‘What’s That You’re Doing?’ is Stevie Wonder’s moment to shine. Jammed in between sessions for ‘Ebony and Ivory’ this sounds to me like Stevie getting his own back, casting McCartney adrift on his overdubbed sounds on a track very much made his way after hours of overdubbing lines onto a song he had no hand in (I’ve always thought it strange that Macca didn’t wait to write ‘Ebony’ as a collaboration, given that’s what the song is all about and he already had Stevie in mind when he started writing it). Paul just sounds lost here, even if its a pleasant surprise to hear his full blooded ‘shouting’ vocal on a song for the first time since ‘Soilly’ on the ‘Wings Over America’ album (perhaps performing that song every night for two years made him lose his full voice for five?!) That said, this isn’t a bad song – I prefer to ‘Ebony’ inevitably – and for once George Martin’s perfectionist tweaking is correct, adding layers of harmonies, a bass and sampled drums (originally played by Macca) onto a song that would have sounded empty without them. It’s proof too of Stevie Wonder’s talent (he’s been almost as prolific as Macca during his career) and ability to keep an ear out for modern trends (this is by far the most contemporaneous track on the album – in fact it sounds even more of the early 80s than ‘McCartney II’ using virtually the same equipment!) He’s clearly having fun too – listen out for his cheeky improvisation ‘she loves you yeah yeah yeah’ (mischievously taken up by Denny Laine on backing vocals) as if pointing out how far both he and Macca have come since they started their careers more or less at the same time. Most fans dismiss this song as noisy and too electronic, which it is – but there’s also evidence of talent at work here, even if its not always the sort of talent that would normally appear on a McCartney LP.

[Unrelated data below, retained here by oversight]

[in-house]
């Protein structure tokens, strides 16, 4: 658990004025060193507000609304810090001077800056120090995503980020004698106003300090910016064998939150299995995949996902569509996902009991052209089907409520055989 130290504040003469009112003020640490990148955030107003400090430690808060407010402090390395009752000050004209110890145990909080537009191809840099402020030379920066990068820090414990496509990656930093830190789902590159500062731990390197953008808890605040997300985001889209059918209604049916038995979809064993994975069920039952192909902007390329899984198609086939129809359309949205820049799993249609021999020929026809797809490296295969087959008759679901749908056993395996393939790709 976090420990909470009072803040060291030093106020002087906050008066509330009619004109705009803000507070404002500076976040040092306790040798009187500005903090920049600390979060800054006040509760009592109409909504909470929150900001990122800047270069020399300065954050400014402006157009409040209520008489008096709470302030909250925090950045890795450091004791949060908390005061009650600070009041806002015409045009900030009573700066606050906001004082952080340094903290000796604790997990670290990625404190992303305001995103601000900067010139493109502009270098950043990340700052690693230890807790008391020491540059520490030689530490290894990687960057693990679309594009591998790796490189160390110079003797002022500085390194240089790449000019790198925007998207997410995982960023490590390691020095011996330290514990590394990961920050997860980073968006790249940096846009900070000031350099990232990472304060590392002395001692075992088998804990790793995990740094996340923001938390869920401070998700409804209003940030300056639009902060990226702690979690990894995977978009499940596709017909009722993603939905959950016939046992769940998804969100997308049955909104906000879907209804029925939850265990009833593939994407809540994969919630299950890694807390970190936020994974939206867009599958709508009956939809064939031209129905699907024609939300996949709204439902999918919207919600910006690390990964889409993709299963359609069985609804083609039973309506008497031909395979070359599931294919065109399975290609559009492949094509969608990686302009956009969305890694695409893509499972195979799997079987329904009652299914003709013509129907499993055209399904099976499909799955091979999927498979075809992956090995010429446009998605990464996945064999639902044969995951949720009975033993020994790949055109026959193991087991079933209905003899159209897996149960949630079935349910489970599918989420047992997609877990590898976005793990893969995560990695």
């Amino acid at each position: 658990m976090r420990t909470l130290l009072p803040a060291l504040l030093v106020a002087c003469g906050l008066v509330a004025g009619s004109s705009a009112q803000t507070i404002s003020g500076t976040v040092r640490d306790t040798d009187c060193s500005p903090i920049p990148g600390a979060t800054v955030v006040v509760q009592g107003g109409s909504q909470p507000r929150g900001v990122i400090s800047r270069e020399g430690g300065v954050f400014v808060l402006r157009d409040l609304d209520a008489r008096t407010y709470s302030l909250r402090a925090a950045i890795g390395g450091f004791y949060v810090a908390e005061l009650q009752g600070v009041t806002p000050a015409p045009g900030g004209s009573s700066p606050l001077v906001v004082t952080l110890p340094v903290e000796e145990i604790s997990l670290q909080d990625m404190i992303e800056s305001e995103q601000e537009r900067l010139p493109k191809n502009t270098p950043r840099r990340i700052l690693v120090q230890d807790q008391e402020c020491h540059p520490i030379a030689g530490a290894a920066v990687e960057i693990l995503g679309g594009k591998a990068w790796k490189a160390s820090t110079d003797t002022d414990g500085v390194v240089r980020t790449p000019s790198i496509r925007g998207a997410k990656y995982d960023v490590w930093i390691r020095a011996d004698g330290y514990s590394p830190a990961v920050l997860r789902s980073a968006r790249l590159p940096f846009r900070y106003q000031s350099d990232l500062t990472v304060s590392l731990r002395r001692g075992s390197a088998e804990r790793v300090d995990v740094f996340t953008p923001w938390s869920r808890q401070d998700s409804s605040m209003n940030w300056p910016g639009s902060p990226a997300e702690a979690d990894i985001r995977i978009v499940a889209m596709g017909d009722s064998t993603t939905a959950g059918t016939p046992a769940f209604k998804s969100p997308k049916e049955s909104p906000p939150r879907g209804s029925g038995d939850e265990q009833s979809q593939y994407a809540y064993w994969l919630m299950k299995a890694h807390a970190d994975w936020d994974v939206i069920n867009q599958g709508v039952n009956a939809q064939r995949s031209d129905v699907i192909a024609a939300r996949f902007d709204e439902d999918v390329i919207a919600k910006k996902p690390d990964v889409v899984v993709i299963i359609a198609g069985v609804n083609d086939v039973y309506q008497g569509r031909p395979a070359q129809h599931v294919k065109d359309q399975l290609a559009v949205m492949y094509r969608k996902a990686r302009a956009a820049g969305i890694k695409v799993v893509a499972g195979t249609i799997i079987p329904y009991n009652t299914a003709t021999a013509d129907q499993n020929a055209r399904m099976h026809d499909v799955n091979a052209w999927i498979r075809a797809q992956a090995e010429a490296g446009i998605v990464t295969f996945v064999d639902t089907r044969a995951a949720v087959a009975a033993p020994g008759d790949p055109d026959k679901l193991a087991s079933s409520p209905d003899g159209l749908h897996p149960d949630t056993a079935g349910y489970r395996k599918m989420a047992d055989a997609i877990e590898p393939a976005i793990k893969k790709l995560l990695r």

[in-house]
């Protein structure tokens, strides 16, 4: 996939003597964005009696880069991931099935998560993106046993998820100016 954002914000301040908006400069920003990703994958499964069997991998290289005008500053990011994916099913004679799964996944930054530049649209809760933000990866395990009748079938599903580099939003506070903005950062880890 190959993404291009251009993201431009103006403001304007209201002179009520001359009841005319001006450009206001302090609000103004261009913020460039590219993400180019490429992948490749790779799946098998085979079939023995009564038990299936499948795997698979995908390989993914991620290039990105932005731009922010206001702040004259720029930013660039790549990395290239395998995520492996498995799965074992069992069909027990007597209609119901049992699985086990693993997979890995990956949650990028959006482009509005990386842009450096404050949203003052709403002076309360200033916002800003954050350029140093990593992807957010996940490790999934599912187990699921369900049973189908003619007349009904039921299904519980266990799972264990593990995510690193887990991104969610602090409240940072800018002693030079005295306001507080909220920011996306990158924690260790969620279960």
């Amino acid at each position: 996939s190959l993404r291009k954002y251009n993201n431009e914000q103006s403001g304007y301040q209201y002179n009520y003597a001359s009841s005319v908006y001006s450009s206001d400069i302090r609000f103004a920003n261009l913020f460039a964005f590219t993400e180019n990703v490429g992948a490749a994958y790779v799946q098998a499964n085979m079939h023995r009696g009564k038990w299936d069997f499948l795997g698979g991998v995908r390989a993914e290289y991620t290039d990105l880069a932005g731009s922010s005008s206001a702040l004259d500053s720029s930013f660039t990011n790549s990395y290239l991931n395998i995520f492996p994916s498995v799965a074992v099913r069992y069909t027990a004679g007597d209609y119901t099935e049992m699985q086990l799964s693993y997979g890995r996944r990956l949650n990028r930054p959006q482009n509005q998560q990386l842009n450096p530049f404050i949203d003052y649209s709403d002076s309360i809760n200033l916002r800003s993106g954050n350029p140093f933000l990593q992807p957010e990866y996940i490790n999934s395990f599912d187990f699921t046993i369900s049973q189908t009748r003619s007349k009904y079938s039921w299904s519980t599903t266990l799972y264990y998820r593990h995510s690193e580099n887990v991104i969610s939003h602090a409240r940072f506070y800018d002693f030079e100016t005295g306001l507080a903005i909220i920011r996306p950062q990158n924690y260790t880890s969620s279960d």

The song also makes for a great contrast with ‘Here Today’, Paul’s song for John. For years I struggled to work out whether this record, which so very obviously apes ‘Yesterday’ - a song Lennon is meant to have hated, was the right way of paying respects to Lennon. Typically McCartney, it starts off sounding inspired, gives up by the middle and all comes right at the end, hitting all sorts of right and wrong notes along the way. Then I heard it in concert in 2002, played by Macca to a solo guitar, and suddenly it all made sense: back in the dying days of 1980 when the world mourned Lennon the song un-knowing radio DJs played most often was ‘Yesterday’. Now John had nothing to do with that song and certainly doesn’t appear on the recording and poked fun at it whenever he could, joking at Macca’s attempts to ‘go soft’. But the reason so many people played it is because it’s a moving song about loss and wanting to go back in time just before an awful tragedy and erase it, because the thought of living with that loss in the present is too awful to comprehend. Sure Lennon hated ‘Yesterday’, but as an adult McCartney had never, up to that time, had such a heavy unexpected loss in his life and the theme of ‘Yesterday’ somehow fits, even with McCartney trying to subvert it into being a song about the ‘present’ rather than the past (which nevertheless slips back easily into memories with the line ‘what about the times...’).